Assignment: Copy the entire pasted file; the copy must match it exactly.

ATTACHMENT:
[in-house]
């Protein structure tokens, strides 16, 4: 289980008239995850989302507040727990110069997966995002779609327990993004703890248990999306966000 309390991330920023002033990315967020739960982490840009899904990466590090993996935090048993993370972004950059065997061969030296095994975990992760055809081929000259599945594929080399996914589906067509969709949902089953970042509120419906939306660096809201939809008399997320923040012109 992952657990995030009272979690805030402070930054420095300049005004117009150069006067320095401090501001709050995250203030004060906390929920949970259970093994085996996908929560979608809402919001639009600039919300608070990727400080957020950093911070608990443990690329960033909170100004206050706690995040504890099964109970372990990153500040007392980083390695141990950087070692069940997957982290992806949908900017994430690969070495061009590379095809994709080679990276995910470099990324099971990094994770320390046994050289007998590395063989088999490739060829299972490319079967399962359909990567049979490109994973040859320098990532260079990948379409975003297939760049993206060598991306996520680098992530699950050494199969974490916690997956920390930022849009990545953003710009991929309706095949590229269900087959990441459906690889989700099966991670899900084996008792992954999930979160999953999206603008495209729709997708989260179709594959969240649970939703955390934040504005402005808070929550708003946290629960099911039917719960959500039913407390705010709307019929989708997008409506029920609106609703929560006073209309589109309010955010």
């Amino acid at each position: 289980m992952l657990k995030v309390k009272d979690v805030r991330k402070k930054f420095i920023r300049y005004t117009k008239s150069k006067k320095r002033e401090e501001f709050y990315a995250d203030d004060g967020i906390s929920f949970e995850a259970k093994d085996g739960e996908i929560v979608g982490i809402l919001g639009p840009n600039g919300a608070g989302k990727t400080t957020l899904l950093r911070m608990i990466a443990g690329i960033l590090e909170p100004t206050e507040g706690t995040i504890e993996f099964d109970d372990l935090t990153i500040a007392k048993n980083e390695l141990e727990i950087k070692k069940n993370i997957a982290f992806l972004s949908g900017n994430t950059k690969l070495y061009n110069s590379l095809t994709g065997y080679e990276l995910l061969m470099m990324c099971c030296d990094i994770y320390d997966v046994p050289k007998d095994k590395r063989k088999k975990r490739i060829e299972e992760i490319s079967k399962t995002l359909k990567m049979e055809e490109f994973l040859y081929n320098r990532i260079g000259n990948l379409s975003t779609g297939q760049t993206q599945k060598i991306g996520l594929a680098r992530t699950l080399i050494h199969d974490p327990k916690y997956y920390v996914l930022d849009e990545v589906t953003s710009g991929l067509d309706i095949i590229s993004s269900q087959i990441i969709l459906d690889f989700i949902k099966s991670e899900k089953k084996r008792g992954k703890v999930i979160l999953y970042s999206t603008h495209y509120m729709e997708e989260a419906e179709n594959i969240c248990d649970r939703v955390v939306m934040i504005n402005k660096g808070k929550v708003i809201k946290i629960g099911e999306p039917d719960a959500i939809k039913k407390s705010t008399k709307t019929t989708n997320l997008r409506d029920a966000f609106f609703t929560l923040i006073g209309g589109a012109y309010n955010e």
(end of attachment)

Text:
[in-house]
């Protein structure tokens, strides 16, 4: 289980008239995850989302507040727990110069997966995002779609327990993004703890248990999306966000 309390991330920023002033990315967020739960982490840009899904990466590090993996935090048993993370972004950059065997061969030296095994975990992760055809081929000259599945594929080399996914589906067509969709949902089953970042509120419906939306660096809201939809008399997320923040012109 992952657990995030009272979690805030402070930054420095300049005004117009150069006067320095401090501001709050995250203030004060906390929920949970259970093994085996996908929560979608809402919001639009600039919300608070990727400080957020950093911070608990443990690329960033909170100004206050706690995040504890099964109970372990990153500040007392980083390695141990950087070692069940997957982290992806949908900017994430690969070495061009590379095809994709080679990276995910470099990324099971990094994770320390046994050289007998590395063989088999490739060829299972490319079967399962359909990567049979490109994973040859320098990532260079990948379409975003297939760049993206060598991306996520680098992530699950050494199969974490916690997956920390930022849009990545953003710009991929309706095949590229269900087959990441459906690889989700099966991670899900084996008792992954999930979160999953999206603008495209729709997708989260179709594959969240649970939703955390934040504005402005808070929550708003946290629960099911039917719960959500039913407390705010709307019929989708997008409506029920609106609703929560006073209309589109309010955010």
């Amino acid at each position: 289980m992952l657990k995030v309390k009272d979690v805030r991330k402070k930054f420095i920023r300049y005004t117009k008239s150069k006067k320095r002033e401090e501001f709050y990315a995250d203030d004060g967020i906390s929920f949970e995850a259970k093994d085996g739960e996908i929560v979608g982490i809402l919001g639009p840009n600039g919300a608070g989302k990727t400080t957020l899904l950093r911070m608990i990466a443990g690329i960033l590090e909170p100004t206050e507040g706690t995040i504890e993996f099964d109970d372990l935090t990153i500040a007392k048993n980083e390695l141990e727990i950087k070692k069940n993370i997957a982290f992806l972004s949908g900017n994430t950059k690969l070495y061009n110069s590379l095809t994709g065997y080679e990276l995910l061969m470099m990324c099971c030296d990094i994770y320390d997966v046994p050289k007998d095994k590395r063989k088999k975990r490739i060829e299972e992760i490319s079967k399962t995002l359909k990567m049979e055809e490109f994973l040859y081929n320098r990532i260079g000259n990948l379409s975003t779609g297939q760049t993206q599945k060598i991306g996520l594929a680098r992530t699950l080399i050494h199969d974490p327990k916690y997956y920390v996914l930022d849009e990545v589906t953003s710009g991929l067509d309706i095949i590229s993004s269900q087959i990441i969709l459906d690889f989700i949902k099966s991670e899900k089953k084996r008792g992954k703890v999930i979160l999953y970042s999206t603008h495209y509120m729709e997708e989260a419906e179709n594959i969240c248990d649970r939703v955390v939306m934040i504005n402005k660096g808070k929550v708003i809201k946290i629960g099911e999306p039917d719960a959500i939809k039913k407390s705010t008399k709307t019929t989708n997320l997008r409506d029920a966000f609106f609703t929560l923040i006073g209309g589109a012109y309010n955010e």